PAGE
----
Global Diversity Awareness Month: Student Stories, Part 2

First, listen….

Student: It wasn’t until I took an AP class my sophomore year where the books we read were by authors of color. I became really interested in who gets to choose the books that I am taught in school. I found out it’s up to the teacher to find a way to buy these books that are not on the usual approved list. That didn’t make sense to me. I am now involved in a student-led group to have more student voice in deciding things like the books we read. All students should get to read these books, not just the AP class or the new ethnic studies elective. All our classes should have authors of all histories. 

Then, learn…

During #GlobalDiversityAwareness Month and all year round, California State PTA and National PTA have position statements and resolutions that give us authority to act on behalf of our racially diverse students and their families:

Then, Take Action…

We recognize that each PTA and school community will have different solutions, but these are great places to start: 

  • Attend the Diversity, Equity and Inclusion Committee’s Listening Sessions November 16, 17, 18 and 21, 2020 https://capta.org/resource/listening-sessions-on-race-and-racism/
  • When your PTA raises funds for your library request that a certain percentage of the funds be spent on racially diverse authors.  We want all children to see people who look like them on our library shelves. 
  • Include students in your PTA!  We have lots of tips on ways to include student participation in your PTA ( http://toolkit.capta.org/membership/involving-students/).  One of the best ways to include students is to invite them to our Legislation Conference which will have a Racial Injustice and Social Advocacy theme this year.  More information about the dates and cost will be released soon, so be sure to visit our webpage from time to time to get updates. https://capta.org/programs-events/legislation-conference/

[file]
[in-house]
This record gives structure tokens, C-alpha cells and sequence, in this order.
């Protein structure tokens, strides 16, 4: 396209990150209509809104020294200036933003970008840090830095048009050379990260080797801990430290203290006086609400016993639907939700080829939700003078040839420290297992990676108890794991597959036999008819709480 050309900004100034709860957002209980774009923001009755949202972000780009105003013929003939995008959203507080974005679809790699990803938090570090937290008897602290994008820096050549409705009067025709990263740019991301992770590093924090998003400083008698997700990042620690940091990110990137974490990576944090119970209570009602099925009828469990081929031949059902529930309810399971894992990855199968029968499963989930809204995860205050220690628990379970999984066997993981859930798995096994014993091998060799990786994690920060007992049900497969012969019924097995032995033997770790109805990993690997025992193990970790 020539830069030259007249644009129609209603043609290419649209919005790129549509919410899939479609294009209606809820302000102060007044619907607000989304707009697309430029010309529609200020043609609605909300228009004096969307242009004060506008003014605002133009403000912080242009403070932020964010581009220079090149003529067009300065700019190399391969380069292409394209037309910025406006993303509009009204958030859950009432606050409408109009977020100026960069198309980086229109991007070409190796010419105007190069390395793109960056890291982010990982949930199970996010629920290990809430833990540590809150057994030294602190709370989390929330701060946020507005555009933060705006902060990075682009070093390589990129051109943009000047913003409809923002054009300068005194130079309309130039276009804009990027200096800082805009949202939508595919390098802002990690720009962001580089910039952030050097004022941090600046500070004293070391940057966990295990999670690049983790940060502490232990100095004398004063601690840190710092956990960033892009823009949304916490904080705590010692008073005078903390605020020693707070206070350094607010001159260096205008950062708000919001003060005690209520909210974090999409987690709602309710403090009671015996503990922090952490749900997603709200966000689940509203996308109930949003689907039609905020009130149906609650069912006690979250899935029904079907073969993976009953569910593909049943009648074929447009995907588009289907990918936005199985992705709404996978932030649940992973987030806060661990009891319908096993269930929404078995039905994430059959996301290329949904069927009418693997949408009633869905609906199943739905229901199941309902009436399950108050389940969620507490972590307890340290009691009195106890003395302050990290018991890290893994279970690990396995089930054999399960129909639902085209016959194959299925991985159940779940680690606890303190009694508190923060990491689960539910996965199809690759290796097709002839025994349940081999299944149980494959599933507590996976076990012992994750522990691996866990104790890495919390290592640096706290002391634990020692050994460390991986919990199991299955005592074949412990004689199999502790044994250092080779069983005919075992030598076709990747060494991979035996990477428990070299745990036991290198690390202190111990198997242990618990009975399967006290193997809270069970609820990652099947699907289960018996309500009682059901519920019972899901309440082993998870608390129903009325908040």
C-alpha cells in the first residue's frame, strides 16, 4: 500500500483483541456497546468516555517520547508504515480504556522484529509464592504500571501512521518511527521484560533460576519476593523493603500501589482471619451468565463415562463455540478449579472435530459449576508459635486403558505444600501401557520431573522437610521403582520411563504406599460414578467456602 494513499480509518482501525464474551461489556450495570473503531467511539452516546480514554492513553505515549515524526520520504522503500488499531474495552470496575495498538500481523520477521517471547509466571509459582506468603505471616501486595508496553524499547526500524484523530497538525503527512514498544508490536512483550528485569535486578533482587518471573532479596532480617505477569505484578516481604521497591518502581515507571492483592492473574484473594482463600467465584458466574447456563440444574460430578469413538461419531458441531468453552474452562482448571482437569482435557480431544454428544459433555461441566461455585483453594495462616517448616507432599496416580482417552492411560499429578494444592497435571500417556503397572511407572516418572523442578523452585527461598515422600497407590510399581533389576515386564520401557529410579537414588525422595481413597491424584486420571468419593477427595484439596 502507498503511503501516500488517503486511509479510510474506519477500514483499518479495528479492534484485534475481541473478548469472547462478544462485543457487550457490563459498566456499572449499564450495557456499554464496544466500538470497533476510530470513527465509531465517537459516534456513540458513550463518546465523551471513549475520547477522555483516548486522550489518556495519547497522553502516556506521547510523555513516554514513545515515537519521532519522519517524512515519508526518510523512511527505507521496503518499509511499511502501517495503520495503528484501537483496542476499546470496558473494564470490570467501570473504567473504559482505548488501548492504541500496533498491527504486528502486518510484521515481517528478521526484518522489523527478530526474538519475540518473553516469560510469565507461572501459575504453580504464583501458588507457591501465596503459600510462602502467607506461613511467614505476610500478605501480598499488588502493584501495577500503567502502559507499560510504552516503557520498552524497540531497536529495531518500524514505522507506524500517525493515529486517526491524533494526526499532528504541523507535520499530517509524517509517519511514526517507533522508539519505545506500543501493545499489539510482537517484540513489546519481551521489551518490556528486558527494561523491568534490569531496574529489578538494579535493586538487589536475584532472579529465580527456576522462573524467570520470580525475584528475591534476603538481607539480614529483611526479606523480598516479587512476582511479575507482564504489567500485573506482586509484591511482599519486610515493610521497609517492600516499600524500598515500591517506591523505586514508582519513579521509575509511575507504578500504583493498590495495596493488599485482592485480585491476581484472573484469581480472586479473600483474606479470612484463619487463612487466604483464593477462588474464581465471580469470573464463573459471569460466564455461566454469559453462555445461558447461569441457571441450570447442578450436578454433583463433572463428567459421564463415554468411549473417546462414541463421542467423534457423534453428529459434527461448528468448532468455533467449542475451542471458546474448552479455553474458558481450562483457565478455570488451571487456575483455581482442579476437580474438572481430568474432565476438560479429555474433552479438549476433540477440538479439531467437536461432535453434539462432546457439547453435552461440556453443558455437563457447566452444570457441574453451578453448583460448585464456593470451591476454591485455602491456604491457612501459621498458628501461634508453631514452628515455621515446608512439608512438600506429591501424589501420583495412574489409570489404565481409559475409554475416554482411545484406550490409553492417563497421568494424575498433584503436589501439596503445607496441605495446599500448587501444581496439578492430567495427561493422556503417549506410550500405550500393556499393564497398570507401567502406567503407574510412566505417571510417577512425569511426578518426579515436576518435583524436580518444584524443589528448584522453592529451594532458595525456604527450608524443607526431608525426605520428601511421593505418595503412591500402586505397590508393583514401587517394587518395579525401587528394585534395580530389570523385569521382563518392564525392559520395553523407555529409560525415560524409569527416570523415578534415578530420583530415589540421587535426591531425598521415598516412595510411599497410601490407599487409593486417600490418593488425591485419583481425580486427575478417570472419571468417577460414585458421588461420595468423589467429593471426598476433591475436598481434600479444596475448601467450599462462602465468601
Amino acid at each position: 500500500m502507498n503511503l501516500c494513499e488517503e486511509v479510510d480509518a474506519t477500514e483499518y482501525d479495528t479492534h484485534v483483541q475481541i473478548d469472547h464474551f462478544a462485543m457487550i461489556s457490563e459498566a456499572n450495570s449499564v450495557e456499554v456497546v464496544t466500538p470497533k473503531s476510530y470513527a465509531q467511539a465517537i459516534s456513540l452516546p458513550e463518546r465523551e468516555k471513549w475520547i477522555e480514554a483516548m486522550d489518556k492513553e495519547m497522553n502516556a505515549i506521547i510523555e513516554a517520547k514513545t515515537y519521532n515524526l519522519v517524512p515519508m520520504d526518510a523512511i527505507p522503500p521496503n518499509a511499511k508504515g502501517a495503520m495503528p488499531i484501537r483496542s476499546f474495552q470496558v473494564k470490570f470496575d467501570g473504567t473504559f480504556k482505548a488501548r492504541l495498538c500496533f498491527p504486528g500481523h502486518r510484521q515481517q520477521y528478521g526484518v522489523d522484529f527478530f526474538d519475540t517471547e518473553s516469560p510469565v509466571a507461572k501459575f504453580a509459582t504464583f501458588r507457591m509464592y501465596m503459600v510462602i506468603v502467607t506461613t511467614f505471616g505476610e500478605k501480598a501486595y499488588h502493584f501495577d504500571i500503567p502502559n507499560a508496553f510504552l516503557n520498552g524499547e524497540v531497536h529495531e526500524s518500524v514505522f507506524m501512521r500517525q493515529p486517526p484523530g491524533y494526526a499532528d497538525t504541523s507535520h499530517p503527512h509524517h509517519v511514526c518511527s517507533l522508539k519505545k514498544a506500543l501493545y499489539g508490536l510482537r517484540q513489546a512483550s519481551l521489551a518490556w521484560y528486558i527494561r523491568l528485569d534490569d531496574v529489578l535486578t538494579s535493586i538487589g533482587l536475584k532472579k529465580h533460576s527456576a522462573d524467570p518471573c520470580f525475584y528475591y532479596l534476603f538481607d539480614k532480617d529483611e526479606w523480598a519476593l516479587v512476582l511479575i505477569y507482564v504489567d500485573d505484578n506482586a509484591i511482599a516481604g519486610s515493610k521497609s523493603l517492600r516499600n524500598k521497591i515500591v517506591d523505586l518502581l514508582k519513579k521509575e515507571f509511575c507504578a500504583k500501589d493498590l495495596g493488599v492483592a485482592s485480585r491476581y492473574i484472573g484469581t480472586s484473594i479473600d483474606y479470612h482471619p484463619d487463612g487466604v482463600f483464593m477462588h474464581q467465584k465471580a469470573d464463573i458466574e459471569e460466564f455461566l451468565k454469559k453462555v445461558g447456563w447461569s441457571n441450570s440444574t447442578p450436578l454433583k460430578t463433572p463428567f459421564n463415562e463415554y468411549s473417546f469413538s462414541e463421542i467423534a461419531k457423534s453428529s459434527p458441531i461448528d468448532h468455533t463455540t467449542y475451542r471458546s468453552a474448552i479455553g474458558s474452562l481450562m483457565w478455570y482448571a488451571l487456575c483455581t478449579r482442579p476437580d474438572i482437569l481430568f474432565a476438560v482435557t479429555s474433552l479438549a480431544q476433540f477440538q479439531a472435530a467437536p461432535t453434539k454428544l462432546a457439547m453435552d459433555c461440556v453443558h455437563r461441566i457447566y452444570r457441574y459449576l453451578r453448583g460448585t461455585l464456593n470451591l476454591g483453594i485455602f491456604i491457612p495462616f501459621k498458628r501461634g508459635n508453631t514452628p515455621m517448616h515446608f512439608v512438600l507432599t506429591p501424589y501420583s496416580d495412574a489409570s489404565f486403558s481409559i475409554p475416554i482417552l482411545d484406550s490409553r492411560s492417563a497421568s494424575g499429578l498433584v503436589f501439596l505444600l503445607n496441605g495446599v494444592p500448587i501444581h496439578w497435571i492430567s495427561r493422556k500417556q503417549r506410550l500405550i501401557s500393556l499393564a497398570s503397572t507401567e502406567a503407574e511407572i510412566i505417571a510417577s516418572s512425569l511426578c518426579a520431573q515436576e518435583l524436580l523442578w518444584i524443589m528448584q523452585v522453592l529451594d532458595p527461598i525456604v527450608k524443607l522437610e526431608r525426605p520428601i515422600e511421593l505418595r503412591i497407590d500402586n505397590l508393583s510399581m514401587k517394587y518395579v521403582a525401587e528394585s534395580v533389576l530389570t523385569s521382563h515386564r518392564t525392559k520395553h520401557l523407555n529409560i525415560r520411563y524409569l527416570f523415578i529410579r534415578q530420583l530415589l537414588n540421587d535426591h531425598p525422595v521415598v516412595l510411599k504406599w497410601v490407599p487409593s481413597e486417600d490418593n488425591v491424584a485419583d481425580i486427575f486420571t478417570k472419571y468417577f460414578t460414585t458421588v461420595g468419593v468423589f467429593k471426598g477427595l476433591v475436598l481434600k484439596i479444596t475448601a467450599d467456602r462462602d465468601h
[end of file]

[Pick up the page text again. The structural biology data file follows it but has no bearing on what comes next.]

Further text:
Click here to read part 1 of this series.

Click here to read part 2 of this series.

Click here to return to the blog homepage.

Global Diversity Awareness Month: Student Stories, Part 1

First, listen…

Student: Whether I wear pants or a skirt, I sing the same. Does it matter if I wear pants instead of a skirt? Yes it matters to me. I don’t understand why my teacher and principal insist on me wearing a skirt to sing in the choir. It feels as weird as showing up to school in a bathing suit and nothing else. I already feel uncomfortable at school. It would be just one small thing that would make me think, ‘At least this one teacher knows and accepts me.’

Then, learn….

During #GlobalDiversityAwareness Month and all year round, California State PTA and National PTA have position statements and resolutions that give us authority to act on behalf of LGBTQIA+ students and their families:

Then, Take Action…

We recognize that each PTA and school community will have different solutions, but these are great places to start: